- Decision making – elimination of bias, emotion or outdated knowledge in favor of data-driven decisions and objective reasoning results more often in profits with an understanding of drivers.
- Trend identification – mitigating the effects of a concerning trend or encouraging a positive trend, both result from identification first.
- Progress tracking – growth objectives and company targets are like places on the road of a company’s journey. Business metrics combined with KPIs reveal where on the map the company’s journey has progressed.
Individual business metrics have been combined by some corporations into more comprehensive quantifiers attaining wide recognition and adoption:
- DuPont developed what has become known as the DuPont Analysis Model that isolates factors related to ROE. By decomposing ROE into individual drivers and tracking their financial performance, better insight into maximizing ROE is gained.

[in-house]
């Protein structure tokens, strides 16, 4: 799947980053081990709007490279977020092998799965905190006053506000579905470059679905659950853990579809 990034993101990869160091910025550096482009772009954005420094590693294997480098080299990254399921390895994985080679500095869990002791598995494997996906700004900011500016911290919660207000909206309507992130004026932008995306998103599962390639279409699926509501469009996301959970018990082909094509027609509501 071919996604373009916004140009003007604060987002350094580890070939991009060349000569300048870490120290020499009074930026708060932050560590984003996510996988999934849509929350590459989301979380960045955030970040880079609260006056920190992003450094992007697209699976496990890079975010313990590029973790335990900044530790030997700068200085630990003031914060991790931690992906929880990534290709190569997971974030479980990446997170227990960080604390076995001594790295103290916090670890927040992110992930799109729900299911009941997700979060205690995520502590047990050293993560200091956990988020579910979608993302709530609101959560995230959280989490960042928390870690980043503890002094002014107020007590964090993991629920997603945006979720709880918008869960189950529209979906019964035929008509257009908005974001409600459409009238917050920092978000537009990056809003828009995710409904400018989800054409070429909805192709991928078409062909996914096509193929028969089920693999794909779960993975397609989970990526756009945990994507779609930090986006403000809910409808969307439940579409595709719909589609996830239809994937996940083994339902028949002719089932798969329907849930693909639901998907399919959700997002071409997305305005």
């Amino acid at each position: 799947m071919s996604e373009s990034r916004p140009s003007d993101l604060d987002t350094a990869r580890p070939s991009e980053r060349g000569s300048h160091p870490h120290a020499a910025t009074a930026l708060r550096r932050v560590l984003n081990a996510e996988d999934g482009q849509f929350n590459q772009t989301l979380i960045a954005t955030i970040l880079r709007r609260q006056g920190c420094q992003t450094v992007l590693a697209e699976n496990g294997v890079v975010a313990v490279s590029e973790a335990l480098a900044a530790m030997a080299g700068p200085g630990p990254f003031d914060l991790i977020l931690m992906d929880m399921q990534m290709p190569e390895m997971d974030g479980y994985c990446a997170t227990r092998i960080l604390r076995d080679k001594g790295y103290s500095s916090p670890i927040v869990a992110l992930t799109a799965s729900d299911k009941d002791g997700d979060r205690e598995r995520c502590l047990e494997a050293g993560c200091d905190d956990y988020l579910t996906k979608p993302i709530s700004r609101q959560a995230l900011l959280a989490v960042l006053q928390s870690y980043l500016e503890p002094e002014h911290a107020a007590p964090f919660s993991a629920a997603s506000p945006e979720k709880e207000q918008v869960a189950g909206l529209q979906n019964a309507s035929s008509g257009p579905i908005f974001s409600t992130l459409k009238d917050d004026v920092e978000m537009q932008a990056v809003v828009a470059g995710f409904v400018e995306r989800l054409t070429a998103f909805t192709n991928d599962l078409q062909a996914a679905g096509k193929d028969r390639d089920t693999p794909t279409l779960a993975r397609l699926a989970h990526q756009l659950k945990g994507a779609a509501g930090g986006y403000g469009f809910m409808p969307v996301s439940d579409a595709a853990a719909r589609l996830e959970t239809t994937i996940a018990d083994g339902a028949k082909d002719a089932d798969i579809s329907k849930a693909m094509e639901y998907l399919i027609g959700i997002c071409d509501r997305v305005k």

- Motorola developed another well-known methodology metric for improving production quality. Called “Six Sigma”, this is a combination of quality related metrics for defining, measuring, analyzing, improving and controlling business, manufacturing or operational processes.
Many other metrics can also provide important information for business owners, investors and buyers. An organization’s health can be evaluated by metrics quantifying customer retention, employee satisfaction, product quality, and increasingly social media metrics. Measurements for your company’s engagement and responses from Facebook, Twitter, LinkedIn, Instagram, and Pinterest may actually become very significant as some business environments continue to be increasingly impacted by social media.
CONCLUSION: BOTH STRATEGIC AND TACTICAL METRICS
KPIs and business metrics specific to your company and industry sector are clearly not just optional, but are critical for becoming or remaining competitive and profitable. Virtually any aspect of your company, from discrete activities to general progress, can be quantified and evaluated with business metrics and the amount of data available is only going to continue to grow. As such, the distinction between strategic and tactical metrics is key. The data produced by your business metrics hold the most value when understood in relation to and in light of your company’s overall strategy.